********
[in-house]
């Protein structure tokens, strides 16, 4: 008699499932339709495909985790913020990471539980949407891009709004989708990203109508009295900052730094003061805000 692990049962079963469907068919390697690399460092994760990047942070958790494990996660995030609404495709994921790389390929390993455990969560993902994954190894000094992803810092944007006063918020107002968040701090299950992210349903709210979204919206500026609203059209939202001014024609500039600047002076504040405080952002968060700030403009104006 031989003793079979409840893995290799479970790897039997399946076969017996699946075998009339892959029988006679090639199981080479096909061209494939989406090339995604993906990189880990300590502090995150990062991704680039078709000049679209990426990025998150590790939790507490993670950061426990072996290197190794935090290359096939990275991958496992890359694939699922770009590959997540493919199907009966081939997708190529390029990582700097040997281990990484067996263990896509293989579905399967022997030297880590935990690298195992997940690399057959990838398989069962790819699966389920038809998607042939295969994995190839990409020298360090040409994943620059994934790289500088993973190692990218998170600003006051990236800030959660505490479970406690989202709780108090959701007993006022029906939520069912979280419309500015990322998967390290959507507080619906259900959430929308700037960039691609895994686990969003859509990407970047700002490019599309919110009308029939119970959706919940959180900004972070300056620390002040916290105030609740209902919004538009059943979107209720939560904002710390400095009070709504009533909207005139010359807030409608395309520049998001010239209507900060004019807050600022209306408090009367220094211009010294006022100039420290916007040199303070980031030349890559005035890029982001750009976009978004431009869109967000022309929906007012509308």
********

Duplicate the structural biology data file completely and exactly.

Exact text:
[in-house]
């Protein structure tokens, strides 16, 4: 008699499932339709495909985790913020990471539980949407891009709004989708990203109508009295900052730094003061805000 692990049962079963469907068919390697690399460092994760990047942070958790494990996660995030609404495709994921790389390929390993455990969560993902994954190894000094992803810092944007006063918020107002968040701090299950992210349903709210979204919206500026609203059209939202001014024609500039600047002076504040405080952002968060700030403009104006 031989003793079979409840893995290799479970790897039997399946076969017996699946075998009339892959029988006679090639199981080479096909061209494939989406090339995604993906990189880990300590502090995150990062991704680039078709000049679209990426990025998150590790939790507490993670950061426990072996290197190794935090290359096939990275991958496992890359694939699922770009590959997540493919199907009966081939997708190529390029990582700097040997281990990484067996263990896509293989579905399967022997030297880590935990690298195992997940690399057959990838398989069962790819699966389920038809998607042939295969994995190839990409020298360090040409994943620059994934790289500088993973190692990218998170600003006051990236800030959660505490479970406690989202709780108090959701007993006022029906939520069912979280419309500015990322998967390290959507507080619906259900959430929308700037960039691609895994686990969003859509990407970047700002490019599309919110009308029939119970959706919940959180900004972070300056620390002040916290105030609740209902919004538009059943979107209720939560904002710390400095009070709504009533909207005139010359807030409608395309520049998001010239209507900060004019807050600022209306408090009367220094211009010294006022100039420290916007040199303070980031030349890559005035890029982001750009976009978004431009869109967000022309929906007012509308």